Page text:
What does neuropsychological testing measure?

A full neuropsychological evaluation measures distinct aspects of brain functioning, including reasoning skills, processing speed, working memory, language development, visual processing skills, memory, attention, concentration, executive functioning skills, and emotional/behavioral functioning.


What does an evaluation entail?

A formal clinical interview is conducted with parents and/or legal guardians and caregivers for approximately 90 minutes.  Testing with the child/adolescent usually entails a combination of paper and pencil tasks, computerized games, and questionnaires.  The duration of the testing session varies, but it usually lasts for several hours.  A lunch break and smaller rest breaks are provided as needed.


How soon are results available?

Typically results are available within two weeks of the completion of the evaluation, which includes gathering information from all sources, including teachers, school psychologists, other mental health professionals and/or medical records.  To expedite this process, it is recommended that you collect as many of these records as you can prior to your first appointment.  A feedback session will be scheduled during which the results of the evaluation will be explained, and  parents will be provided with a comprehensive report for their records.


What is the cost of a neuropsychological evaluation?

The cost of an evaluation will vary depending on the referral question and amount of testing that needs to be completed. A typical pediatric neuropsychological evaluation involves 6-8 hours of face-to-face testing with the child, a 90 minute clinical interview with the child's parents, administration of questionnaires to parents, caregivers when appropriate, and teacher(s), correspondence with health professionals and school administrators, test scoring and preparation of an integrative report, and the feedback session.  An estimate will be provided to you after your initial consultation.  Charges are billed hourly using medical CPT codes and a superbill will be provided to parents to facilitate the reimbursement process.


Will my insurance cover the cost of the evaluation?

Dr. Fernandez is currently considered an out-of-network provider with most insurance companies.  We will gladly provide you with an itemized bill (i.e., superbill) that lists all administered services and corresponding medical CPT codes, making it possible for you to obtain reimbursement from your insurance company for your services.  Individualized Educational Evaluations (IEEs) are not typically covered by insurance companies unless there is a clear indication of medical necessity.  There is no guarantee that insurance companies will approve your claim.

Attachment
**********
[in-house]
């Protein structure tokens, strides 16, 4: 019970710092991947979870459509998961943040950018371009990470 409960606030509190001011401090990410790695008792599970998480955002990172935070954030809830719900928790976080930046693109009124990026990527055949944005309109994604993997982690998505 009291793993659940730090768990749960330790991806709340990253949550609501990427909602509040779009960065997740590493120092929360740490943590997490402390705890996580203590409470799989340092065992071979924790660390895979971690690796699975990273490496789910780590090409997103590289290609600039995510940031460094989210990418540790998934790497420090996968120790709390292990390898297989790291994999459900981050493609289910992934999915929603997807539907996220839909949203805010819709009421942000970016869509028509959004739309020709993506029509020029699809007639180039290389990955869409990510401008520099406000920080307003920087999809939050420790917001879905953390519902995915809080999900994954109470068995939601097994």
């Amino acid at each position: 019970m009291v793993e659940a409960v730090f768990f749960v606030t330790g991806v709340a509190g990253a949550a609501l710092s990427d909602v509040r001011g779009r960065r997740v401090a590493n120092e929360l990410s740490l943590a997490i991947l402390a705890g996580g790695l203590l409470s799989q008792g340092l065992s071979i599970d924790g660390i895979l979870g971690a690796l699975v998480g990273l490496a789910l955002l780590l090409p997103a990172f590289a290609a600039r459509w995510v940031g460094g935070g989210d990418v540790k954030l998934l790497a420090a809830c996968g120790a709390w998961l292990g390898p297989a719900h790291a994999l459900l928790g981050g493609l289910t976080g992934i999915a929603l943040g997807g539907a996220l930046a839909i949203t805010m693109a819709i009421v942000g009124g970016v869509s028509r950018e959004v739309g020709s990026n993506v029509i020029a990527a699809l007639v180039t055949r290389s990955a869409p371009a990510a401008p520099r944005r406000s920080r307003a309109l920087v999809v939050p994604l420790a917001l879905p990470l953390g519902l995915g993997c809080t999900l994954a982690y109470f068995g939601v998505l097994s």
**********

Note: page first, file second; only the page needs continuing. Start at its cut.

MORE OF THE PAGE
Does the center provide PEERS® groups?

The center provides one-on-one social skills training following a modified version of the manualized approach typically used with PEERS® groups.  The group-based program is available at the UCLA Semel Institute where it was originally developed by Dr. Elizabeth Laugeson, Director of the UCLA PEERS® Clinic, and where Dr. Fernandez facilitates the social coach group for the young adult program.  For more information about the UCLA program and how to enroll your adolescent or please visit:  https://www.semel.ucla.edu/peers.


Do you offer any social skills programs for children in elementary school or younger?

The Children's Friendship Program offers social skills programs for children in grades 2-6 as well as parenting programs for parents with children ages 2-12. Please visit their website for more information: https://www.semel.ucla.edu/socialskills.


Does my child need to have autism to participate in social skills training?

PEERS® is not only effective for individuals on the autism spectrum.  The program has been found to be effective for people with a variety of diagnoses, including but not limited to ADHD, Anxiety, Depression, Social Phobias, Bipolar Disorder, and OCD.


Why is it so important for my young adult to have a social coach?

Parent participation is crucial for teen participation in the PEERS® program, but even young adults benefit from the participation of a parent or other social coach, such as a supportive sibling, close relative, or life-coach.  Social coaches help with homework completion, facilitate opportunities for peer interaction, and give guidance on interpersonal problems.  A young adult's success in the program can hinge on the involvement of a supportive coach.


Where can I find a PEERS® Certified Provider in my area?

The UCLA PEERS® Clinic trains mental health professionals and educators around the world in how to implement the PEERS® intervention. For a list of PEERS® certified providers in your area, please visit: https://www.semel.ucla.edu/peers/certified-providers.